Windows Subsystem for Linux (WSL)
WSL is not supported by CADES, who can not provide assistance in installing or debugging it. Users may explore it as a potentially easier method to run Linux apps like terminals and python on Windows systems, and share experiences and assist each other via the CADES slack channels and community self-support.
Note: WSL 2.0 will implement a full Linux kernel, and thus improved performance, Docker support, etc.
Advantages of WSL:
- Bypass putty, converting .pem keys to putty format, etc. Use a real shell, terminal, ssh , SCP, etc.
- Root access, normal expected Linux environment
- Easily access Windows filesystems (under /mnt/c, etc.) s
- Easy to use / maintain frameworks and virtual envs
- Install and run native Linux apps via package manager
- No netreg entries required (for basic functionality)
- Run graphical applications, though requires installing a X Server as well.
- Use Docker containers from within WSL - sort of
- Docker support will become native in WSL 2.0
- Performance for glibc calls, memory and cpu intensive workloads is decent. IO workloads, databases notsomuch (think double filesystem metadata handling for one.)
- WSL 2.0 brings many performance improvements
- Rolling release - upgrade Suse LEAP to Tumbleweed and you have a rolling release without getting dinged for a non-compliant system
- WSL disto switcher scripts allow installing docker images for other Linux distros
Ubuntu LTS, Debian, and Suse LEAP can be installed directly through the Windows store on ORNL systems running Windows 10 with WSL enabled.
- If you have trouble installing from the Windows Store contact the ORNL Service Center, CADES can not assist with the installation. You may need a Windows update, or WSL enabled, etc.
Installers for other distros (Arch, CentOS, etc.) can are also available - your mileage may vary.
Brief Suse + Xcfe install Example
Install Suse LEAP from Windows Store
Install an XServer like https://sourceforge.net/projects/vcxsrv/
Run Suse Windows app, set initial username and password
sudo zypper install konsole sudo zypper install -t pattern xfce export DISPLAY=localhost:0 export LIBGL_ALWAYS_INDIRECT=1 Add those so they occur on login: echo "export DISPLAY=localhost:0" >> ~/.bashrc echo "export LIBGL_ALWAYS_INDIRECT=1" >> ~/.bashrc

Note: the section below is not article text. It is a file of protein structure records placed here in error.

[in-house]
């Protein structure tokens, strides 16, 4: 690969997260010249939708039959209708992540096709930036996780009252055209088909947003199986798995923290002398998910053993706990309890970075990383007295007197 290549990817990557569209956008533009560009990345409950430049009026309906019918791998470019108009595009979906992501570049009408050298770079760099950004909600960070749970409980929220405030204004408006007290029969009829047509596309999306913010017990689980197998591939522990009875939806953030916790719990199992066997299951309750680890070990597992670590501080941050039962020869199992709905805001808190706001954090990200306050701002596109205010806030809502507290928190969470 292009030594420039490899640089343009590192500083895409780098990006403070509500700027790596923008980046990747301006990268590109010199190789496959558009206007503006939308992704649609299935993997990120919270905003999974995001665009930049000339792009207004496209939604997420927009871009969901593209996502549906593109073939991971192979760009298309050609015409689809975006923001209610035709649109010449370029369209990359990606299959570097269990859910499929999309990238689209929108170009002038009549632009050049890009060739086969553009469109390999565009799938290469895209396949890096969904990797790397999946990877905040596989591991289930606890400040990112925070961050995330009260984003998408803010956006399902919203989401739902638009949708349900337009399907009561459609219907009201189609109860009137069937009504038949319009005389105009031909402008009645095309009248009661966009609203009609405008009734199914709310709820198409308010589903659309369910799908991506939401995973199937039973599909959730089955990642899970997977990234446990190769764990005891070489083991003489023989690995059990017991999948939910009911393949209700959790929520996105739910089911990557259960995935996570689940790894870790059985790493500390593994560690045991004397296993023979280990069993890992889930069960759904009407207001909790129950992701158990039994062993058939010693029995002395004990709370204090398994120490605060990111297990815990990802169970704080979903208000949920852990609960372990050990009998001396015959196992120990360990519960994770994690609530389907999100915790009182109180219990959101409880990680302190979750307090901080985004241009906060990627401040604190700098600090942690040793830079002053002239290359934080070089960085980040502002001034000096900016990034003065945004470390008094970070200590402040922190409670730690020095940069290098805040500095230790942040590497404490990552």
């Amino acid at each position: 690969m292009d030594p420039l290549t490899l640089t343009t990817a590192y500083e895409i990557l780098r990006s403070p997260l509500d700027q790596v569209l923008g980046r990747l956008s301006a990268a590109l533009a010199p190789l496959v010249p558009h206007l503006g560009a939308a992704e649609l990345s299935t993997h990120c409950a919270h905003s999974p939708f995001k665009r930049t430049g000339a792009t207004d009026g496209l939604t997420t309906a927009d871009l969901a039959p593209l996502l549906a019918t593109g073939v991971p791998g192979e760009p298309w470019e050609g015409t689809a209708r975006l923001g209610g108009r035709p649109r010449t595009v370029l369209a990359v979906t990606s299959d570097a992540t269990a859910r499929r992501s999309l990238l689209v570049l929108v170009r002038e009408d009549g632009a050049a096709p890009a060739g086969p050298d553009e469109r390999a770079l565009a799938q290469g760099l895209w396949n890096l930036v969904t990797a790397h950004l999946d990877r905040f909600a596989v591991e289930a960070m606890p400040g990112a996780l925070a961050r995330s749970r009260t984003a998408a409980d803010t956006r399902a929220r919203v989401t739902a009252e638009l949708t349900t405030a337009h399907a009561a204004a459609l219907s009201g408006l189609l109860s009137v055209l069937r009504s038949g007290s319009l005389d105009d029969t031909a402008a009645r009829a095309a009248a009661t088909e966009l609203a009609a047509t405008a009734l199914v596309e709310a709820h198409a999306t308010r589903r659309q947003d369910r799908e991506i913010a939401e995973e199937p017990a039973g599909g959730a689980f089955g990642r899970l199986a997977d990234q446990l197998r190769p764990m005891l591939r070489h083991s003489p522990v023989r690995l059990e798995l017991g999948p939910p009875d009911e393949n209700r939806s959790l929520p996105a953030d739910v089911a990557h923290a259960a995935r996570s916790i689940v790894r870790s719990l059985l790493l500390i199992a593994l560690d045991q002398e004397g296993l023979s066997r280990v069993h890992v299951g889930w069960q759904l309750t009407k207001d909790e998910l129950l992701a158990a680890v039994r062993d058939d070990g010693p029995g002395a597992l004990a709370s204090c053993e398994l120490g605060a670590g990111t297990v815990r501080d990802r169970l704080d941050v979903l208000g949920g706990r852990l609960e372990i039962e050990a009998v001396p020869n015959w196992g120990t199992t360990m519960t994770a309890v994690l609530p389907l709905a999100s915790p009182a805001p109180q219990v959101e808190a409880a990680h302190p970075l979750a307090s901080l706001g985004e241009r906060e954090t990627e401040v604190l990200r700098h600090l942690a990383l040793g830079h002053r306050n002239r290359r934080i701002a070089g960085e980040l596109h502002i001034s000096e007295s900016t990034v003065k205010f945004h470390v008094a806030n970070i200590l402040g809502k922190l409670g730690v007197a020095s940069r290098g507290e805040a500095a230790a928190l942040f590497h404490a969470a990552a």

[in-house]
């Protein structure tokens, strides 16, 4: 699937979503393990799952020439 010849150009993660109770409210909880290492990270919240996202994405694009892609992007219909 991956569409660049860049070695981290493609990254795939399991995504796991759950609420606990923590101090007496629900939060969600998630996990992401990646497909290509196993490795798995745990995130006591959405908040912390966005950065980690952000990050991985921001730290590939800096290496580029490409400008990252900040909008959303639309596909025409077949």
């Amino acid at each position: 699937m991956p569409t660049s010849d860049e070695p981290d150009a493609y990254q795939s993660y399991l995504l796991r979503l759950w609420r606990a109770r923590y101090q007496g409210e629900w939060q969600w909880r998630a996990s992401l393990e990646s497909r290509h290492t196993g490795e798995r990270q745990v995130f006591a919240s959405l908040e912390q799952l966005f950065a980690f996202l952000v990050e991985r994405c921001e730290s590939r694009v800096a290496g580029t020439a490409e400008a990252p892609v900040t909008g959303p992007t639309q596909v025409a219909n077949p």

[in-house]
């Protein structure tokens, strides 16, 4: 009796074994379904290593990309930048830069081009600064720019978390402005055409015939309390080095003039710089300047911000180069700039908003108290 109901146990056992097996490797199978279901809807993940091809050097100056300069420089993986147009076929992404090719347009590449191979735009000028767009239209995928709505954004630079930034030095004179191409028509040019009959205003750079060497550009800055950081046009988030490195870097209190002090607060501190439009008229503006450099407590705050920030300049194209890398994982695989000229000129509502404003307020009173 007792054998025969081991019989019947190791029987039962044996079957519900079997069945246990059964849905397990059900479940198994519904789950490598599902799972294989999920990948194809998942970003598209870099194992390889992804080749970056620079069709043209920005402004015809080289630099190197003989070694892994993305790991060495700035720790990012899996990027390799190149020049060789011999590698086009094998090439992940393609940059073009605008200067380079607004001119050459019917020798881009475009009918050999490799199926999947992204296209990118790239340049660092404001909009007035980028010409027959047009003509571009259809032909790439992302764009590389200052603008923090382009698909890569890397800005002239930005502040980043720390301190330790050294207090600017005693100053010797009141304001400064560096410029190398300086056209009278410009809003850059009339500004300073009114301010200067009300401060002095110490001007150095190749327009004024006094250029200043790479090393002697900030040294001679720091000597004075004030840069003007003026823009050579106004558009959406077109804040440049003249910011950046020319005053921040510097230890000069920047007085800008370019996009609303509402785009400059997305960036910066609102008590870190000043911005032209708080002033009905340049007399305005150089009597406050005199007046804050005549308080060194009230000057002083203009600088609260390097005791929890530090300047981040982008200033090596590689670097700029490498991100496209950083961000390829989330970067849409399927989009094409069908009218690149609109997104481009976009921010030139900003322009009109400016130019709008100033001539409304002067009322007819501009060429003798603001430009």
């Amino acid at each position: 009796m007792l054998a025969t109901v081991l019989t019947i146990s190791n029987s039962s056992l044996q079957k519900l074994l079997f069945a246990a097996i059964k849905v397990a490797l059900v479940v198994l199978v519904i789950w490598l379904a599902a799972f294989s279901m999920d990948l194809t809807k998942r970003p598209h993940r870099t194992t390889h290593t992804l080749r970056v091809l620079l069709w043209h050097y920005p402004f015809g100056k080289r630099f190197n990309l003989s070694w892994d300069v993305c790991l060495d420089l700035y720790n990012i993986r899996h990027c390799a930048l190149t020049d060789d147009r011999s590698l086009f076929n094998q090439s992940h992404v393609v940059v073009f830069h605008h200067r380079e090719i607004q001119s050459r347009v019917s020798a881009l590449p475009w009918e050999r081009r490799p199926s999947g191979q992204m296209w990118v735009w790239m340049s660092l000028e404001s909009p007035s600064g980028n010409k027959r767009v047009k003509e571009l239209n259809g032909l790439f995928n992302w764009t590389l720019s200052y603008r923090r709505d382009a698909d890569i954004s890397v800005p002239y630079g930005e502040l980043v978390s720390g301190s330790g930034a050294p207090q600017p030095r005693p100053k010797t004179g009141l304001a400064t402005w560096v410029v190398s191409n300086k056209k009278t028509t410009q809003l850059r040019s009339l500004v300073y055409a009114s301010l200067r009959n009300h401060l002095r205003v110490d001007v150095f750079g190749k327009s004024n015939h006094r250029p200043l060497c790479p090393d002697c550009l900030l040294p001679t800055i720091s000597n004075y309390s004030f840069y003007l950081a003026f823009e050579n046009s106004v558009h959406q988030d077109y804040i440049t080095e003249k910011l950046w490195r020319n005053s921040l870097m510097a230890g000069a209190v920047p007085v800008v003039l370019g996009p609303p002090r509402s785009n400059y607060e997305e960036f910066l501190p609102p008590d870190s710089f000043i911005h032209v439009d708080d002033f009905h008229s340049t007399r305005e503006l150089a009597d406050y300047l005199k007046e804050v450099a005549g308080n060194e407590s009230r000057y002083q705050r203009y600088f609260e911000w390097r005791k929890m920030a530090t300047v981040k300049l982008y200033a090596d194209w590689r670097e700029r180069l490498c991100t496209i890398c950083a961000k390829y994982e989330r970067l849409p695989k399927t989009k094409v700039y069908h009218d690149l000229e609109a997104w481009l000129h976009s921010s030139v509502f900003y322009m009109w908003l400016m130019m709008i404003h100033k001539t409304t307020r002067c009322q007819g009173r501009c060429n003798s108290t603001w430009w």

In windows, run XcXsrv, then within Suse run graphical apps - e.g.:
startxfce4 Konsole etc.
Tips and Issues
Forgot the root/sudo password?
- Reset via
Within Linux distro: pae@LAP111759:~> whereis openSUSE-42.exe #or ubuntu.exe, etc. openSUSE-42: /mnt/c/Users/pae/AppData/Local/Microsoft/WindowsApps/openSUSE-42.exe Within Windows cmd: C:\Users\pae\AppData\Local\Microsoft\WindowsApps>openSUSE-42.exe config --default-user root Default UNIX user set to: root Launch Linux, run passwd, and set default user back as appropriate.
Smartcard Readers *
chmod does not work on Windows filesystems (/mnt/c) - see (here)[https://github.com/Microsoft/WSL/issues/81]
- cp files (ssh keys) to within the Linux instance, or use and ssh agent and forwarding, etc.
Running Linux Applications
These run under Windows Subsystem for Linux (WSL) and are not VMs - they use the Windows kernel. You do not need to register them in netreg. WSL or a traditional VM (or both) may be installed and used.
Running graphical applications (Konsole or gnome-shell, etc.) requires you install an X server in Windows as well. XcXsrv or Xming will do.
Common applications can be install via the Linux package manager, updates run, etc.
Windows filesystems is mounted a /mnt/c
You can install python module, virtual environments, compilers, debuggers, run a web server, etc.
It is possible to install a full graphical desktop environment such as xfce4, or even Unity and perhaps KDE. However, this requires varying degrees of tweaking. Start with running a few standalone apps first - you may find you don't need a full desktop environent. If you do want one, xfce4 may be the easiest to get working.
Ubuntu, Unity, xfce4